I would say the nature of the novel, as it first appeared in serialized format, is the inspiration for social media. To engage us as an audience, social media has latched on to our passion for being in the middle of something ongoing, where the characters are developing and interacting and where we learn information through a combination of inferences and exposition. We are consuming novels all over the place without even realizing it. It’s why I’m so excited right now. I fit in! I’m going to work!

I Like Homework!

We are discussing motivation as a central issue to teaching: how can we motivate our students? But the question was more like, how can we stop un-motivating our students? I am doing my practicum in a primary classroom, where kids just want to do everything all the time really well. It’s when they get older that they lose it, that it gets taught out of them. Younger children are inherently intrinsically motivated; older children have learned to depend on something else to motivate them.

I guess I never grew up because I still like homework. Last year was the first year I wasn’t in school. Instead of basking in free time, I decided to create a project for myself. I decided to create the biggest project possible. I decided to write a novel, which I’ve read on average takes most authors 2-10 years to write, any less or any more so incredibly rare that it is statistically irrelevant. So that’s what I did in my year off. I assigned myself a 2-10 year project.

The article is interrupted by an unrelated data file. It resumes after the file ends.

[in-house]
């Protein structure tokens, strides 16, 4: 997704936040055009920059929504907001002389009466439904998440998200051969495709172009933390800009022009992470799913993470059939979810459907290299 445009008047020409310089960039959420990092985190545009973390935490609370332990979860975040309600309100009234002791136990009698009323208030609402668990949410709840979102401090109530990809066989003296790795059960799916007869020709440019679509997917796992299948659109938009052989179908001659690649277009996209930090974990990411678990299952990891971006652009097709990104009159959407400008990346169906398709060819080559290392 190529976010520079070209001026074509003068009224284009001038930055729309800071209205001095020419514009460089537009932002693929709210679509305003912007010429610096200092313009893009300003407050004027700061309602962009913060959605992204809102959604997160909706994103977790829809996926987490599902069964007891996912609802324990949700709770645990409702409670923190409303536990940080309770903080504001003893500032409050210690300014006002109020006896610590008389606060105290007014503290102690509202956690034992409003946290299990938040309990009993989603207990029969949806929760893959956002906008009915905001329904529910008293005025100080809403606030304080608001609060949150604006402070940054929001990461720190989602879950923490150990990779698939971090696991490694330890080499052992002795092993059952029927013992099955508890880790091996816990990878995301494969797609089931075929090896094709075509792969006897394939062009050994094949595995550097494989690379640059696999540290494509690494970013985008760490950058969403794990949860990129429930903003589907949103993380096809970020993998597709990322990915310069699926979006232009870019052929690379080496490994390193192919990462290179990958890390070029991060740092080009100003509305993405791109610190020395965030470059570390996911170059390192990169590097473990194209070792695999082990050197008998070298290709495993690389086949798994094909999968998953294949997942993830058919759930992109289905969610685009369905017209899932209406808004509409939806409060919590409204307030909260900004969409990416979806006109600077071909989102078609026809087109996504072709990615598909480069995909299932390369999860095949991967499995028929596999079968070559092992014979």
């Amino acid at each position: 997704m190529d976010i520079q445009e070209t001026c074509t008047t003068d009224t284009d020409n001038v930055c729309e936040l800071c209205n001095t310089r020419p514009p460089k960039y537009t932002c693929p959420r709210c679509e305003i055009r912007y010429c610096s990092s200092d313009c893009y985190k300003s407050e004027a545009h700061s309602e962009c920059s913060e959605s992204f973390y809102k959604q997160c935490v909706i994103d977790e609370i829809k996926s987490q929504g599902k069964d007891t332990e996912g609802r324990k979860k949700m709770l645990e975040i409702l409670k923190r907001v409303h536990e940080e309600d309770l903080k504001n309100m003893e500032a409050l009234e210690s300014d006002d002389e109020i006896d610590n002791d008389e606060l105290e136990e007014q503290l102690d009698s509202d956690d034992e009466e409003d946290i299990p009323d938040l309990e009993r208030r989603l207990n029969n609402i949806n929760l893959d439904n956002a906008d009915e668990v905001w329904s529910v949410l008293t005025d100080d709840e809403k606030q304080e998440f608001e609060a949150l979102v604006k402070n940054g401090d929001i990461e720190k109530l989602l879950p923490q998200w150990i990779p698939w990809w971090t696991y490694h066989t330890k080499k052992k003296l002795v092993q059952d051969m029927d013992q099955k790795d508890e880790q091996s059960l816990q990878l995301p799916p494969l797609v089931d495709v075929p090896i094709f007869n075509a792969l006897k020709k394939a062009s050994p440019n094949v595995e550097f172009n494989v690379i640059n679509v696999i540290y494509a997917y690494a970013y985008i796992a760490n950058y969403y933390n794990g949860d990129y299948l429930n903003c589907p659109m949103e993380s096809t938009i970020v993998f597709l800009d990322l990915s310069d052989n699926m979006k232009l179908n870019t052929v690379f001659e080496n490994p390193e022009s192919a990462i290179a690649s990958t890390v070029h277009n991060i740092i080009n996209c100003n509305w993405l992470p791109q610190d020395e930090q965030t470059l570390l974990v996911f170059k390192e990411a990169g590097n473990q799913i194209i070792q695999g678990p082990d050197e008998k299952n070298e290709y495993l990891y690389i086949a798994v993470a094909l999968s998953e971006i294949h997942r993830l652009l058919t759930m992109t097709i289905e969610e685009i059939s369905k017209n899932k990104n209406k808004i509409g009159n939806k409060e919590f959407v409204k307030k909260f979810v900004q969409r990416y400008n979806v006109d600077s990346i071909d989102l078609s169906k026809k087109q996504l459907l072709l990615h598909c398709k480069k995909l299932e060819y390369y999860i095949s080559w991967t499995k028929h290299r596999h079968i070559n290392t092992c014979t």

Now I’m back at school learning how to never leave school and how to convince students to never leave school either. If we really did our job as teacher, students shouldn’t want to leave school, or at least shouldn’t ever want to stop learning. They should fall in love with the act of learning.

I don’t know that I ever fell in love with the act of learning, but I did fall in love with the act of producing. I love making projects, I love writing essays, I love doing homework, I love writing anything. I love drawing things. I love finishing things and handing them in. I love finished products, but I also love drafts. I’ve kept everything I’ve ever done at school. Only a few years ago I threw some things out. I miss them, my PoliSci and History 12 notes, as though if I had them I would read them all the time.